Over the past few weeks I have been writing about the ten stages that you will go through when you experience grief. The first stage is “Shock & Disbelief” which is really a buffer period and it allows you to get your thoughts together. Second is “Emotional Release” which is the ability to get rid of those bottled up feelings by crying, screaming or laughing. The third stage is “Depression” which is when you start to realize the impact of your loss. Fourth is “Psychosomatic Illness” when you may develop symptoms that were suffered by a loved one in the early stage of a disease. The fifth stage is “Guilt”. This is the stage that many people find themselves stuck in for prolonged periods of time. Sixth is “Panic” when all of the sudden you wonder how you are going to manage now that you have lost the shoulder that you were so accustomed to leaning on. The seventh stage is “Selfishness”. This is the stage when you are really getting to feel worn down and you will find it hard to think of the needs of others. Eighth is “State of Inertia” when you will feel like doing nothing and wonder what the use is of carrying on. Number nine is “Hope” and that’s when you start to realize that the memories live on, but it just doesn’t hurt as much to think about them.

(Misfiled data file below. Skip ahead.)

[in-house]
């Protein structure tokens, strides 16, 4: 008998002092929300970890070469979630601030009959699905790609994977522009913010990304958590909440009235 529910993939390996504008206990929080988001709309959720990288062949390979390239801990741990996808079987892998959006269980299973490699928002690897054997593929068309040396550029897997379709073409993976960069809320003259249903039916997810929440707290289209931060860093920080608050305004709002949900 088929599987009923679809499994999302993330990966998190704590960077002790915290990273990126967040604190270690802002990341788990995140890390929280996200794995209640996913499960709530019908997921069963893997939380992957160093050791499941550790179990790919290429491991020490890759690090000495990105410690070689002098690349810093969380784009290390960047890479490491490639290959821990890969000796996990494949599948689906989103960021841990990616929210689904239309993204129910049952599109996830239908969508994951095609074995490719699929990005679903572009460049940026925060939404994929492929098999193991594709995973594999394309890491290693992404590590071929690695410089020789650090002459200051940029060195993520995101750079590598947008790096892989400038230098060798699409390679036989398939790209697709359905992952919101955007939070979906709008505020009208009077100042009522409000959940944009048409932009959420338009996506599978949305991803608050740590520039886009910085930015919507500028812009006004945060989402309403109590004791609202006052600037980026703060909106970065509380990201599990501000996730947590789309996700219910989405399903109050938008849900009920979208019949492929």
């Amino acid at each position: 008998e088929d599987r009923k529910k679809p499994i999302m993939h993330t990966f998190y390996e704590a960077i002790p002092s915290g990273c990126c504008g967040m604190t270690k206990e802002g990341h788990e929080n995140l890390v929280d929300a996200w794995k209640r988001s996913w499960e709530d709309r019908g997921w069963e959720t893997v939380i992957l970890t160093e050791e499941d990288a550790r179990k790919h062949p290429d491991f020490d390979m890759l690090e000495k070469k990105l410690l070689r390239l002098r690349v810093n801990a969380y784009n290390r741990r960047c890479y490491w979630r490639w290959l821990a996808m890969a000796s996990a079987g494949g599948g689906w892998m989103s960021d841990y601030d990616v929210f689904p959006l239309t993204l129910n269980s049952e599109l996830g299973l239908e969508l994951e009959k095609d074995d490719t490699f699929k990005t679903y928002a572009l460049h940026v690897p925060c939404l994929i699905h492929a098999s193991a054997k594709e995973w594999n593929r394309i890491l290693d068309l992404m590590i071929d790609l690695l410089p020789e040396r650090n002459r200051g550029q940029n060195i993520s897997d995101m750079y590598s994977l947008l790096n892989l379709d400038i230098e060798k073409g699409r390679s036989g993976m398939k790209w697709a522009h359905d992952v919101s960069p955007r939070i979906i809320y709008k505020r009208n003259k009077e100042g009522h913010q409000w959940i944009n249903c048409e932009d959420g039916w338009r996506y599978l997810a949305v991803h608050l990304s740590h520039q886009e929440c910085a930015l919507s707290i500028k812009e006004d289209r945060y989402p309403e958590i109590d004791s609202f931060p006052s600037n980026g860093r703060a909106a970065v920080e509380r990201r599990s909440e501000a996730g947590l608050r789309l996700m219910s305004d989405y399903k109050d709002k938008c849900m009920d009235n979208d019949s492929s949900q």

The final stage of the grief cycle is “Return to Normality”. All of you who have experienced grief will question the word “normality” because it’s never going to be normal again. But in terms of behavior, the word normal refers to “a lack of significant deviation from the average”. So what this means is that there will come a time when you will become able to divest yourself into other things again. Maybe you will find yourself being able to go to work for a day without becoming overwhelmed. Life will never be the same, it just becomes different and you come to accept it for its own merit.